Purpose: To assess the quality of preventive health care, the role of health care participation, and the patient and provider characteristics associated with high-quality care for breast cancer survivors.
Methods: We analyzed the 1997 to 1998 Medicare data of elderly women who were diagnosed with nonmetastatic breast cancer in 1991 or 1992 while living in a Survival, Epidemiology, and End Results (SEER) tumor registry area and who survived to the end of 1998 without evidence of cancer recurrence. Controls were matched for age, race, and geographic location.
Results: The 5,965 breast cancer survivors received more preventive services (influenza vaccination, lipid testing, cervical and colon screening, and bone densitometry) than matched controls. Among both groups, those who were younger, non-African-American, of higher socioeconomic status, living in urban areas, and receiving care in a teaching center were most likely to receive high-quality health maintenance. Those survivors who continued to see oncology specialists were more likely to receive appropriate follow-up mammography for their cancer, but those who were monitored by primary care physicians were more likely to receive all other non-cancer-related preventive services. Those who saw both types of practitioners received more of both types of services. When the control group was restricted only to women actively undergoing mammographic screening before the study period, receipt of preventive services was similar.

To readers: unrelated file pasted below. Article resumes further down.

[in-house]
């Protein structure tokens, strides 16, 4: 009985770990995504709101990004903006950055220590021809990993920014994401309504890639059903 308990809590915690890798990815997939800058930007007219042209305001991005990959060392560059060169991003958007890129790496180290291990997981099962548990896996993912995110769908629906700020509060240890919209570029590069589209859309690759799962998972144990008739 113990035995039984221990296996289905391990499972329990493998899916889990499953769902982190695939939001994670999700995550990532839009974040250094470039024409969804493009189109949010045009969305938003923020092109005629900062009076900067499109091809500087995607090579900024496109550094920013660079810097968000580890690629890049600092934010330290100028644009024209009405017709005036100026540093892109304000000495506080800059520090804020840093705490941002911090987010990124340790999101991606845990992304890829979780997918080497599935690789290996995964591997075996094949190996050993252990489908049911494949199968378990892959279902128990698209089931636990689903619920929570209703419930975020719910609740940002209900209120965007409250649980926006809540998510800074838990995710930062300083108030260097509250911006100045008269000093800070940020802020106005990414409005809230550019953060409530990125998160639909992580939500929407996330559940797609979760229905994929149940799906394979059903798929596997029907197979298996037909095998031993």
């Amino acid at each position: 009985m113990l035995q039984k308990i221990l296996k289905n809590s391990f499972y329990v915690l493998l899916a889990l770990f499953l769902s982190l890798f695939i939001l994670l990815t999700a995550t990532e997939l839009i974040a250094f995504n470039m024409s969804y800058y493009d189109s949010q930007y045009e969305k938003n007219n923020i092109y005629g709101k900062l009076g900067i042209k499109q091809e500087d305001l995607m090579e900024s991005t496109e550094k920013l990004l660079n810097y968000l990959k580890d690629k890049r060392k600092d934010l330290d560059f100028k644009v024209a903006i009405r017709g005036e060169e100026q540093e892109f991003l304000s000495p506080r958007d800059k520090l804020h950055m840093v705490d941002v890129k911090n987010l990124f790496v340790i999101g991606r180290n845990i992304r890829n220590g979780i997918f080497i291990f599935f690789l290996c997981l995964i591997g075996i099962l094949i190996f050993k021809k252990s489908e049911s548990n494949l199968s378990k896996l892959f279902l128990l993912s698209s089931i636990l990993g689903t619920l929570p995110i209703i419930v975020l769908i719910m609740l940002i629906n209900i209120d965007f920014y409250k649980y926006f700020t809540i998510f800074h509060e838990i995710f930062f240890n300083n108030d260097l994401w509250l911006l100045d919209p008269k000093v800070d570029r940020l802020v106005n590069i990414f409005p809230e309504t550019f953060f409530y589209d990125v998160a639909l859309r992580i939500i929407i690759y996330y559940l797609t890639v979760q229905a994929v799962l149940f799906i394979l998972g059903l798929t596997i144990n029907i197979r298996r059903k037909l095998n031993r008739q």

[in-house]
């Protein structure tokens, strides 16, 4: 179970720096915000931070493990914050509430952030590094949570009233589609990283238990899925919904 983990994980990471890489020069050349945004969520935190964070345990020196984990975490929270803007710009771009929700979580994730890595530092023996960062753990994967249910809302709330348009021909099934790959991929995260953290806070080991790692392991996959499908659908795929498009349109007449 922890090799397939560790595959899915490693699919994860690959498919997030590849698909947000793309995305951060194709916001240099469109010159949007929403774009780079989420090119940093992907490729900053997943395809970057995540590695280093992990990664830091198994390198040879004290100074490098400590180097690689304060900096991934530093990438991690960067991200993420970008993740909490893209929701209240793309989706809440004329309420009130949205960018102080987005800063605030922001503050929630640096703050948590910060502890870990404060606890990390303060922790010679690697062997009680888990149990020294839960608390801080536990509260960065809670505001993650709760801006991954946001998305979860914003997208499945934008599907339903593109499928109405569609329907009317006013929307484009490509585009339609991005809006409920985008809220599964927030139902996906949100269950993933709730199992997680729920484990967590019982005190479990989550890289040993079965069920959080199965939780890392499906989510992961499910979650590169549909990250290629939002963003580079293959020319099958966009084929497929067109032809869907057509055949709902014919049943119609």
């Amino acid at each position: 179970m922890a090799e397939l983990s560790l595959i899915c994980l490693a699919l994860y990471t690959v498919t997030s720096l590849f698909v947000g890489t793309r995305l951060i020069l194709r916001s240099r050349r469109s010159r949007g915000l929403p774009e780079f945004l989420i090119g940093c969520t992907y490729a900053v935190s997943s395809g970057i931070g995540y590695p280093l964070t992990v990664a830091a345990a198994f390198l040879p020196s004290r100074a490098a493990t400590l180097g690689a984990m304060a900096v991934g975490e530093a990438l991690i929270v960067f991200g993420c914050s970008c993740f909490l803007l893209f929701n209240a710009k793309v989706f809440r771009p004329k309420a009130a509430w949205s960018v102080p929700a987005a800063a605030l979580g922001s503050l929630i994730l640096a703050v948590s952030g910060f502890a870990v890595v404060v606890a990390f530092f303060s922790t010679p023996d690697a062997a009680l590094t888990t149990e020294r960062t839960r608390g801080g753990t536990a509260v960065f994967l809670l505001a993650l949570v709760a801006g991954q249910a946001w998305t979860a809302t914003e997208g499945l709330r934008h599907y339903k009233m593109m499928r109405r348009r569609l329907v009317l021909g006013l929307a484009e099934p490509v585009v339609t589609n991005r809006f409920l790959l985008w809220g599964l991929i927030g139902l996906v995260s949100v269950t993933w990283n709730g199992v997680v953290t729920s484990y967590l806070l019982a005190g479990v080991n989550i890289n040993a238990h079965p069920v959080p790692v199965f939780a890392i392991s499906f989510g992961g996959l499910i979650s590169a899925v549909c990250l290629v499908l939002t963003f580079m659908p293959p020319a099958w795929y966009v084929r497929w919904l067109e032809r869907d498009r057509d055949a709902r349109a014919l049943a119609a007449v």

Conclusion: Breast cancer survivors receive high-quality preventive services, but disparities on the basis of nonmedical factors still exist. Cancer follow-up may provide regular contact with the health system, maximizing the likelihood of receiving appropriate general medical care.